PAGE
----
Sayre-McCord, Geoff, "Moral Realism"
The Stanford Encyclopedia of Philosophy (Spring 2015 Edition), Edward N. Zalta (ed.)
Here is an excerpt:
Nonetheless, realists and anti-realists alike are usually inclined to hold that Moore’s Open Question Argument is getting at something important—some feature of moral claims that makes them not well captured by nonmoral claims.
According to some, that ‘something important’ is that moral claims are essentially bound up with motivation in a way that nonmoral claims are not (Ayer 1936, Stevenson 1937, Gibbard 1990, Blackburn 1993). Exactly what the connection to motivation is supposed to be is itself controversial, but one common proposal (motivation internalism) is that a person counts as sincerely making a moral claim only if she is motivated appropriately. To think of something that it is good, for instance, goes with being, other things equal, in favor of it in ways that would provide some motivation (not necessarily decisive) to promote, produce, preserve or in other ways support it. If someone utterly lacks such motivations and yet claims nonetheless that she thinks the thing in question is good, there is reason, people note, to suspect either that she is being disingenuous or that she does not understand what she is saying. This marks a real contrast with nonmoral claims since the fact that a person makes some such claim sincerely seems never to entail anything in particular about her motivations. Whether she is attracted by, repelled by, or simply indifferent to some color is irrelevant to whether her claim that things have that color are sincere and well understood by her.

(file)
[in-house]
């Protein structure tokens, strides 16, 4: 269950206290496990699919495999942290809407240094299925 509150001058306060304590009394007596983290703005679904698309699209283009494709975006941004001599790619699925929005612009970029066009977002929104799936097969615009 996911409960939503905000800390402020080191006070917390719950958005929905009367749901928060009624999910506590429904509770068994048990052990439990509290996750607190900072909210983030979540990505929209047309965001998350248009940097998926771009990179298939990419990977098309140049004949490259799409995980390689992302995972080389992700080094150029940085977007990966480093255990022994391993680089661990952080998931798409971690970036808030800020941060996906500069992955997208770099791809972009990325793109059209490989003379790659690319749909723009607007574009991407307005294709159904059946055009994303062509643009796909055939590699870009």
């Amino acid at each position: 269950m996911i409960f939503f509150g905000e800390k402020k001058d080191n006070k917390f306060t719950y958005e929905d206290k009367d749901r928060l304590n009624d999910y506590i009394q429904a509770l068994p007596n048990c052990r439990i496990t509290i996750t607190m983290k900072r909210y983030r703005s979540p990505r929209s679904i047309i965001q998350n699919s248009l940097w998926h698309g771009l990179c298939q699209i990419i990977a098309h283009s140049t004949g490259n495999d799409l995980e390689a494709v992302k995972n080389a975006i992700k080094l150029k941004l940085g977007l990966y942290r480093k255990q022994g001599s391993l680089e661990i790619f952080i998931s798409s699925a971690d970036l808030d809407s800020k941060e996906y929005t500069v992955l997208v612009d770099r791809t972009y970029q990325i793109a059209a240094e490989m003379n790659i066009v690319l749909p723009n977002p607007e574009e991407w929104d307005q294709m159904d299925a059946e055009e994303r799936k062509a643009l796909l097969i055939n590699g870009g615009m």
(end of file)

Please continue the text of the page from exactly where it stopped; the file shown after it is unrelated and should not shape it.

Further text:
The entire entry is here.
Editor's Note: This article is for those psychologists more inclined to read philosophy.